Happy almost Halloween everybody! Perhaps you’ve been counting down the days, getting ready to enjoy the creepy and fun things the season has to offer. Well, you’re not alone. The Victorians also enjoyed the creepiness of Halloween! Folks in Victorian times seemed to live spooky lives year round – hair lockets, post-mortem photography, and mourning art dedicated to those who had passed away. However, they also celebrated Halloween, but not quite how we celebrate today. In honor of Halloween being just around the corner, let’s take a look at some Victorian traditions –
1. Halloween Parties The Victorians enjoyed a good Halloween party just as much as we do! Jack-O-Lanterns, ghost stories, games and spooky decorations were commonplace at these parties. According to the 1903 edition of the Sunday Herald of Syracuse, New York (originally researched and described by Stephanie Carroll):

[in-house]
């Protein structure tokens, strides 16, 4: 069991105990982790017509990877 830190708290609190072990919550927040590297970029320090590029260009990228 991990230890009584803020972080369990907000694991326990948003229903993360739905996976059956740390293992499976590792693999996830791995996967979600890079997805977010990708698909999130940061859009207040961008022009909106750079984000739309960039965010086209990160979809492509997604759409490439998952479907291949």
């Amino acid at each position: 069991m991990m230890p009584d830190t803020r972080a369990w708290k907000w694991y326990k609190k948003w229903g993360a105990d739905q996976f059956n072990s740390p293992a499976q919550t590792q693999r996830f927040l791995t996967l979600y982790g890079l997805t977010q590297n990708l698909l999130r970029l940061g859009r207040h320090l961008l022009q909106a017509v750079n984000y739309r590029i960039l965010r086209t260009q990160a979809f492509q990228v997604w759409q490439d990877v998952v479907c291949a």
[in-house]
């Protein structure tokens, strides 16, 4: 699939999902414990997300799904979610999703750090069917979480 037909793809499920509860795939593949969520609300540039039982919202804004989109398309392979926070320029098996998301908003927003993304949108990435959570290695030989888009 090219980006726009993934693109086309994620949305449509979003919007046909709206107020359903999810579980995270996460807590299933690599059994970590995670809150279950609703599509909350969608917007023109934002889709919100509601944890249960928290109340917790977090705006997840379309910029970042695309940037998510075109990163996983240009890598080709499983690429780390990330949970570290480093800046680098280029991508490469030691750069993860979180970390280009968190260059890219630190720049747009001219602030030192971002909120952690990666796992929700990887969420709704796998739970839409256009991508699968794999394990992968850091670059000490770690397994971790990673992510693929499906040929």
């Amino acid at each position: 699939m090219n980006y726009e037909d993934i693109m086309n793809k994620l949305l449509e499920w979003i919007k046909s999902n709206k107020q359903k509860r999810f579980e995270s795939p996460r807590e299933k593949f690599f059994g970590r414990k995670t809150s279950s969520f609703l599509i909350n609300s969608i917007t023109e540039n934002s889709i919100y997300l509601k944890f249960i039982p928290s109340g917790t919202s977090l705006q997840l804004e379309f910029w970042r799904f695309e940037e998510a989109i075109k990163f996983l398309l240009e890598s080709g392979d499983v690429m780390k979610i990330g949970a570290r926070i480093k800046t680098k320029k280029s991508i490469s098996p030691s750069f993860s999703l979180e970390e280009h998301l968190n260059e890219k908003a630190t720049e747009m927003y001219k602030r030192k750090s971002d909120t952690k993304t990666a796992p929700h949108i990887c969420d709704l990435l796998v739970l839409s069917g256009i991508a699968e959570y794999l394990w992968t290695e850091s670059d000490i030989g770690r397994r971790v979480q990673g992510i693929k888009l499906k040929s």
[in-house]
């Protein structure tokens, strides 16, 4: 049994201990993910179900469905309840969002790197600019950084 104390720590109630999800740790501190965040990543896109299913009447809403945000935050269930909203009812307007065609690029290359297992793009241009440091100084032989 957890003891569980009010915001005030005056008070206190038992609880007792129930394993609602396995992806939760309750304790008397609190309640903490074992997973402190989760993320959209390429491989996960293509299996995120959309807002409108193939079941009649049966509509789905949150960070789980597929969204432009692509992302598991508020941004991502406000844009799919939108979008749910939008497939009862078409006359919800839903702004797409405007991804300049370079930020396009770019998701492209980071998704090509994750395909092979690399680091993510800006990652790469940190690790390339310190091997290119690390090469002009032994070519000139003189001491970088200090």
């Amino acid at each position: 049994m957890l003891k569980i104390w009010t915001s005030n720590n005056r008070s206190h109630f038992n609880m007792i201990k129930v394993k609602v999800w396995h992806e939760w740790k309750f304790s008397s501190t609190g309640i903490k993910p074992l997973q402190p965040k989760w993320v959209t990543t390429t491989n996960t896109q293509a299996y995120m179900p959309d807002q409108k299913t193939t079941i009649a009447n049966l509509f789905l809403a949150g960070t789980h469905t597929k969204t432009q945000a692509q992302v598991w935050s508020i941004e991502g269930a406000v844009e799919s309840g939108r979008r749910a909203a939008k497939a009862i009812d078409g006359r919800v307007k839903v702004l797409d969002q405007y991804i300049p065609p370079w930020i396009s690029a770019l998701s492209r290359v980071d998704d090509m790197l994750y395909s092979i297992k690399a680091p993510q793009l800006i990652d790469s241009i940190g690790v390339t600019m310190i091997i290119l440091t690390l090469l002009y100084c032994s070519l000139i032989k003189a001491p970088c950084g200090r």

Cushions were strewn about the floor for the guests in the library. When the green flames flickered out, someone lit the fireplace, and attendees began telling ghost stories. Each guest had been instructed to bring a ghost story or be “threatened with violent ejection.” The author commented that the stories were so frightening more than one person screamed when an alarm clock went off in the middle of it. He also commented that it was surprising how many guests had brought alarm clocks for this purpose. After the stories had ended, electric lights flickered on to reveal popping corn, games, and refreshments.
2. Halloween Treats No, the Victorians were not eating mini chocolate bars and stale bags of snack sized chips. Instead, they would indulge in treats such as cakes, fruit, nuts, apples, and of course ale! Victorians also had their version of candy apples, dipped in syrup and butter. Check out this recommendation for food to serve at a Halloween party: